Ecology

Habitat

Depth range based on 1240 specimens in 182 taxa.
Water temperature and chemistry ranges based on 629 samples.

Environmental ranges
  Depth range (m): 0 - 1112
  Temperature range (°C): 9.435 - 29.336
  Nitrate (umol/L): 0.043 - 29.722
  Salinity (PPS): 31.845 - 37.566
  Oxygen (ml/l): 0.308 - 6.421
  Phosphate (umol/l): 0.046 - 2.232
  Silicate (umol/l): 0.777 - 27.850

Graphical representation

Depth range (m): 0 - 1112

Temperature range (°C): 9.435 - 29.336

Nitrate (umol/L): 0.043 - 29.722

Salinity (PPS): 31.845 - 37.566

Oxygen (ml/l): 0.308 - 6.421

Phosphate (umol/l): 0.046 - 2.232

Silicate (umol/l): 0.777 - 27.850
 
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Molecular Biology and Genetics

Molecular Biology

Statistics of barcoding coverage

Barcode of Life Data Systems (BOLD) Stats
                                        
Specimen Records:5,087Public Records:2,358
Specimens with Sequences:4,105Public Species:244
Specimens with Barcodes:4,073Public BINs:395
Species:448         
Species With Barcodes:400         
          
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Source: Barcode of Life Data Systems (BOLD)

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Barcode data

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Source: Barcode of Life Data Systems (BOLD)

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Locations of barcode samples

Collection Sites: world map showing specimen collection locations for Gobiinae

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Wikipedia

Gobiinae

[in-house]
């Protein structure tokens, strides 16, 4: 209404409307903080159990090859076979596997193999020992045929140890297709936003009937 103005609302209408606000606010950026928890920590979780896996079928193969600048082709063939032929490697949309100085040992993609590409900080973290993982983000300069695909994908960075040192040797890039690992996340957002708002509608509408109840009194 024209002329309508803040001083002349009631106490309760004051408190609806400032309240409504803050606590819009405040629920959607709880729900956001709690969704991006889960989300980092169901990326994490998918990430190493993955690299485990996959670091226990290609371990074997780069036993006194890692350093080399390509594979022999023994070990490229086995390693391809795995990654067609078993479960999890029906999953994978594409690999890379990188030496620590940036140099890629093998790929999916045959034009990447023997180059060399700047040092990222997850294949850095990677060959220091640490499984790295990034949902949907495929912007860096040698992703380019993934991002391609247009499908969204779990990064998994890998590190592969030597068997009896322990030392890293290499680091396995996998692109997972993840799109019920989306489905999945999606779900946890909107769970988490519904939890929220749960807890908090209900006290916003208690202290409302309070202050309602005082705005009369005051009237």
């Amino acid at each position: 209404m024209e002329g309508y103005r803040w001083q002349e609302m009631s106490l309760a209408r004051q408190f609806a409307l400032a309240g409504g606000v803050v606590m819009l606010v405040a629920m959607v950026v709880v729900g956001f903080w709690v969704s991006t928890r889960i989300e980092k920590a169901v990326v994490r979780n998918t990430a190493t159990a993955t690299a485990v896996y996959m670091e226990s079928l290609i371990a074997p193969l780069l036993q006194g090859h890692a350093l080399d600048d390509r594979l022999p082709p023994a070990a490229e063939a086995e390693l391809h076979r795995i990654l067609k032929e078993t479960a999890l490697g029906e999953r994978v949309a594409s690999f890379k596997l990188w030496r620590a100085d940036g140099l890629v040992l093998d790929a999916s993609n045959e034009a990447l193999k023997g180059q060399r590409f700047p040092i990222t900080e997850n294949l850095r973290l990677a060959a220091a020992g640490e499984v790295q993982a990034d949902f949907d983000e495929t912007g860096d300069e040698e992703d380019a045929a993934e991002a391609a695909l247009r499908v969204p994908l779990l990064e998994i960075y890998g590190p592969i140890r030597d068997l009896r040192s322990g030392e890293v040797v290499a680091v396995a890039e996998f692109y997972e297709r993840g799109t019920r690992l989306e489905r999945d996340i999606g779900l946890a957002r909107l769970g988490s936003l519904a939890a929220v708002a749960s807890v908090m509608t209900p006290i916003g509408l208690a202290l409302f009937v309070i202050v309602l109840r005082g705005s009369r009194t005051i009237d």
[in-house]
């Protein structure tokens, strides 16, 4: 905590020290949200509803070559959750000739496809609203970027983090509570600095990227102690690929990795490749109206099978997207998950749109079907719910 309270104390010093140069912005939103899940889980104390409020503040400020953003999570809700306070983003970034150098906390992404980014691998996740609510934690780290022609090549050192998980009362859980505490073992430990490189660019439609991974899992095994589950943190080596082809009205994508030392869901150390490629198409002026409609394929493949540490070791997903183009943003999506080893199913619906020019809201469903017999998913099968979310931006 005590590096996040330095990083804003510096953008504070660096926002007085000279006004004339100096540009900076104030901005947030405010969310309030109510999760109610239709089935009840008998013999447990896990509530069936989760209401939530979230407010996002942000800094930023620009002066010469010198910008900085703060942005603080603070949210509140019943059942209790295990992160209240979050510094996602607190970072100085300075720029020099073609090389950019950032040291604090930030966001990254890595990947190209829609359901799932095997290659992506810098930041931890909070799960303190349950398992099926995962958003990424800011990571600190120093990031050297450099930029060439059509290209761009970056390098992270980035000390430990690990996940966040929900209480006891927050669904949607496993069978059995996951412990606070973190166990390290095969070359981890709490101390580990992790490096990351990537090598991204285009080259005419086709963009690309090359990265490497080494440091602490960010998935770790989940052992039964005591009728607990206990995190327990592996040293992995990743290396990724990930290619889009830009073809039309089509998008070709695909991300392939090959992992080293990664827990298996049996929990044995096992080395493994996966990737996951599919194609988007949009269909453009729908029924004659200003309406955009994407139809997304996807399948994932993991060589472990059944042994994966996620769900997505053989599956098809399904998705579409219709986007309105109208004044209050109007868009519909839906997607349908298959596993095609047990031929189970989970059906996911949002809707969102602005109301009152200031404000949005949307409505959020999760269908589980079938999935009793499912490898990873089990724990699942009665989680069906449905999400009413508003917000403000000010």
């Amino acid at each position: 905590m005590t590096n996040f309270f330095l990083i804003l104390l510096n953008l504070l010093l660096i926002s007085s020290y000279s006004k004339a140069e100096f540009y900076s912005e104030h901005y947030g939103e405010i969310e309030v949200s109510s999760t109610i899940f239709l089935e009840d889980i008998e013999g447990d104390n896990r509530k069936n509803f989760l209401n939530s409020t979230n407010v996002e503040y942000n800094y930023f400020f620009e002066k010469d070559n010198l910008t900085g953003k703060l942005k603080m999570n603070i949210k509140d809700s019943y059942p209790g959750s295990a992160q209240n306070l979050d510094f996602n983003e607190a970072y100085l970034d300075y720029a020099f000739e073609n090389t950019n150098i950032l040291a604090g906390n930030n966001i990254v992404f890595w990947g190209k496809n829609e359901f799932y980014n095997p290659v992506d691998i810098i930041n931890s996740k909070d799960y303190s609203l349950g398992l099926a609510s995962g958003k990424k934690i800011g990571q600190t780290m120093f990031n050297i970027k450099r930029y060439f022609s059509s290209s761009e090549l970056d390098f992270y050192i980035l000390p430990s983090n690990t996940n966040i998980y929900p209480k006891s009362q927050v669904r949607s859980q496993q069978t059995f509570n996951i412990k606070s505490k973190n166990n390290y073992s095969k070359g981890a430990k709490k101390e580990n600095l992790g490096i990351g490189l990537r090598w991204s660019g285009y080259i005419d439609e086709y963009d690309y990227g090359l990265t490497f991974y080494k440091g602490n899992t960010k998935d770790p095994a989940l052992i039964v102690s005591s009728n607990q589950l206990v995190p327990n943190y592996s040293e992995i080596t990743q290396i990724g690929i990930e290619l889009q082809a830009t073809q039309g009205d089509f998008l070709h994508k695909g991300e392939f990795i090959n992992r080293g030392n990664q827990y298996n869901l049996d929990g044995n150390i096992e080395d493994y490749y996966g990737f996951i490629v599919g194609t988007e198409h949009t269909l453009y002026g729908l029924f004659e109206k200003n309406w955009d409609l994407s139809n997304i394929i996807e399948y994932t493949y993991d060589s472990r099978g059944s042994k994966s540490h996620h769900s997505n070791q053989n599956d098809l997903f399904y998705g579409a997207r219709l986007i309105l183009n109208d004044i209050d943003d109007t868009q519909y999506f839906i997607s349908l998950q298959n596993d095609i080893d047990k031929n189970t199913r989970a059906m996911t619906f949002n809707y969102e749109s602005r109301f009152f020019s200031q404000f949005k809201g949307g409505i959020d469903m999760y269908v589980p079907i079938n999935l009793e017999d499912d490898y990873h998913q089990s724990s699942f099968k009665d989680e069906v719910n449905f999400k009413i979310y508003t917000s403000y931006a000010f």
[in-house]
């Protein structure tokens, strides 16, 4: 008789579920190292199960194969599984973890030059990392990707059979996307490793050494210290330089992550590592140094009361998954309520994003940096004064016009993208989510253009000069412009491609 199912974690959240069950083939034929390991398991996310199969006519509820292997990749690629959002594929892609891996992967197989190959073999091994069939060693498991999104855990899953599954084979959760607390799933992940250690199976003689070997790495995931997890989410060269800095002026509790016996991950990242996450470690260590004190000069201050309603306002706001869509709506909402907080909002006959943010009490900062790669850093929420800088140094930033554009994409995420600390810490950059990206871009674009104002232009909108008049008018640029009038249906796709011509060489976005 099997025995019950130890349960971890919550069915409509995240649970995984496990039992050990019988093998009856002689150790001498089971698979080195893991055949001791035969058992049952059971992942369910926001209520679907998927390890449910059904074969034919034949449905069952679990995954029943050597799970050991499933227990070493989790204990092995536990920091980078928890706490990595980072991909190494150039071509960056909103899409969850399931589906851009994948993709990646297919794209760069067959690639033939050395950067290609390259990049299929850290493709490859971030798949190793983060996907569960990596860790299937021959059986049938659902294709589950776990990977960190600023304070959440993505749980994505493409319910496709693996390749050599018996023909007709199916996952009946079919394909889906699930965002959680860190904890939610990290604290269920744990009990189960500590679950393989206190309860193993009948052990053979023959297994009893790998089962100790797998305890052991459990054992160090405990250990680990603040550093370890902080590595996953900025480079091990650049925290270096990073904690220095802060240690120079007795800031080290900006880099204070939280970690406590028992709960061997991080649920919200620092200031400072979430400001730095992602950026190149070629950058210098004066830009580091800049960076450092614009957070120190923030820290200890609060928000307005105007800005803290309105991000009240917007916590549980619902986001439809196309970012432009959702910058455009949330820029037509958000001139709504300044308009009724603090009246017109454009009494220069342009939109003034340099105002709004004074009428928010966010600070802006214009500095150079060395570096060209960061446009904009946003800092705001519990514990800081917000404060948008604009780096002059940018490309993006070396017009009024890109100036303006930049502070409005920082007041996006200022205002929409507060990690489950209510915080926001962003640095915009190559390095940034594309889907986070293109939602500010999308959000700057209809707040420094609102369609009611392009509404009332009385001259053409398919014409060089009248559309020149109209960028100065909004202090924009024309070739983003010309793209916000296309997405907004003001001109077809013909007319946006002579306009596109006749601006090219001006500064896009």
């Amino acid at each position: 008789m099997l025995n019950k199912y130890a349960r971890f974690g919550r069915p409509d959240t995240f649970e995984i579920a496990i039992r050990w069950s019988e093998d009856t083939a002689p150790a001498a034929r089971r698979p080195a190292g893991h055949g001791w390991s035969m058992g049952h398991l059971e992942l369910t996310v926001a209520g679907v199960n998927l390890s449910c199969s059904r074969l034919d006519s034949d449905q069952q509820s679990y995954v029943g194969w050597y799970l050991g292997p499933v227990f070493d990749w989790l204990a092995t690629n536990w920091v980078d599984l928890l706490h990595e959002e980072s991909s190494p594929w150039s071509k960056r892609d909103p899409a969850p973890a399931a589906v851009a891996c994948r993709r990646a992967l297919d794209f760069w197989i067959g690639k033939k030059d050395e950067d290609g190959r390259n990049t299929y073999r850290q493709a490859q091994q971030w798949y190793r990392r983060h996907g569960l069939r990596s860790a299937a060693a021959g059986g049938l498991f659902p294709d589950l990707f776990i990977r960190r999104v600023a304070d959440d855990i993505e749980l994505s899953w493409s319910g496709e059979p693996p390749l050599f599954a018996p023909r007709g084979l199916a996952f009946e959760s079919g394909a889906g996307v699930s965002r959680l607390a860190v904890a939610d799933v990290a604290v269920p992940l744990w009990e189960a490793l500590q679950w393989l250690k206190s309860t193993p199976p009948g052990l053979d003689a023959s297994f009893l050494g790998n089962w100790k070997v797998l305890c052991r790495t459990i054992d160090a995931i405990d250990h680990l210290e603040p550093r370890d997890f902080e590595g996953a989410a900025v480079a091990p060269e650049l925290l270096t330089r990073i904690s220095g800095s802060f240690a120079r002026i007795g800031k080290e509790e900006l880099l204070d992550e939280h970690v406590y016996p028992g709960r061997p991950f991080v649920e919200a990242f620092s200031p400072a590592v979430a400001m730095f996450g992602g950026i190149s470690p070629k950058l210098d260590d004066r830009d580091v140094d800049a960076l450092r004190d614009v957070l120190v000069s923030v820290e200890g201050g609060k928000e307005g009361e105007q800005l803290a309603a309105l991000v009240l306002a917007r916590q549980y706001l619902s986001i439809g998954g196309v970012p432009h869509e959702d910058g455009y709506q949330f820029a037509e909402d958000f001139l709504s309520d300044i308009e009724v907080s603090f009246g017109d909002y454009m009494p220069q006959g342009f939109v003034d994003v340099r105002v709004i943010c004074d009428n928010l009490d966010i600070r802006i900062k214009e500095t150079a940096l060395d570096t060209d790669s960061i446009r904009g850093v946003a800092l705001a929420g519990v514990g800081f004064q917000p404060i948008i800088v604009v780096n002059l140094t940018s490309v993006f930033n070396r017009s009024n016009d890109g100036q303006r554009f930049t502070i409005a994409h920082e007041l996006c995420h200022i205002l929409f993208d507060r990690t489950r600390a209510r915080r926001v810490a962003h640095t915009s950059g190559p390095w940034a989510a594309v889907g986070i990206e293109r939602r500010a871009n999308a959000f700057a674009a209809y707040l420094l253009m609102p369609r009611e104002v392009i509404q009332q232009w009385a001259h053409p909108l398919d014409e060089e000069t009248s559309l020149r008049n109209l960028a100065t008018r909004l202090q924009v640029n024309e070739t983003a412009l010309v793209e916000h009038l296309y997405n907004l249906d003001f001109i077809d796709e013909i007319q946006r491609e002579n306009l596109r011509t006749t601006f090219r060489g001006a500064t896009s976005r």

Gobiinae, the true gobies, are a subfamily of the goby family (Gobiidae). They are found in all oceans and a few rivers and lakes, but most live in warm waters. Altogether, the Gobiinae unite almost 2000 described species in 150 genera, and new ones are still being discovered in numbers.

Description and ecology[edit]

They are usually mid-sized to small ray-finned fishes; some are very colorful, while others are cryptic. Most true gobies are less than 10 cm (4 in) long when fully grown. The largest species (tank goby, Glossogobius giuris) can reach up to 50 cm (20 in); the smallest known species as of 2010, Trimmatom nanus, is just about one cm (half an inch) in length when fully grown, making it one of the smallest vertebrates.

In many true gobies, the pelvic fins have grown together into a suction cup they can use to hold on to substrate. Most have two dorsal fins, the first made up from spiny fin rays, while the other has some spines in the front followed by numerous soft rays.

They are most plentiful in the tropical and subtropical regions, but as a group are almost cosmopolitan in marine ecosystems. A few species tolerate brackish water, and some – Padogobius and Pomatoschistus species – even inhabit freshwater. They are generally benthic as adults (the spawn can distribute widely by ocean currents), only the bearded goby (Sufflogobius bibarbatus) is noted to be quite pelagic throughout its life. Most inhabit some sort of burrow or crevice and are somewhat territorial. In some cases, they live in symbioses with unrelated animals, such as crustaceans.

The larger species are fished for food, in some cases on a commercial scale. Many Gobiinae species are popular aquarium fish. Especially popular are the colorful species, some of which are regularly traded. In general, the interesting behavior and bold habits make most true gobies seem attractive pets. However, their territoriality and because even the smallest species are fundamentally carnivorous and need living food to thrive make them not easy to keep (particularly compared to the related sleeper gobies family Eleotridae). As typical for oceanic fishes, many Gobiinae tend to be almost impossible to breed in captivity, and some species have become rare from habitat destruction and overfishing.

Genera[edit]

Clown goby (Microgobius gulosus) in threatening pose
The blackeye goby (Rhinogobiops nicholsii) can change its color, but the black dorsal fin spot remains the same
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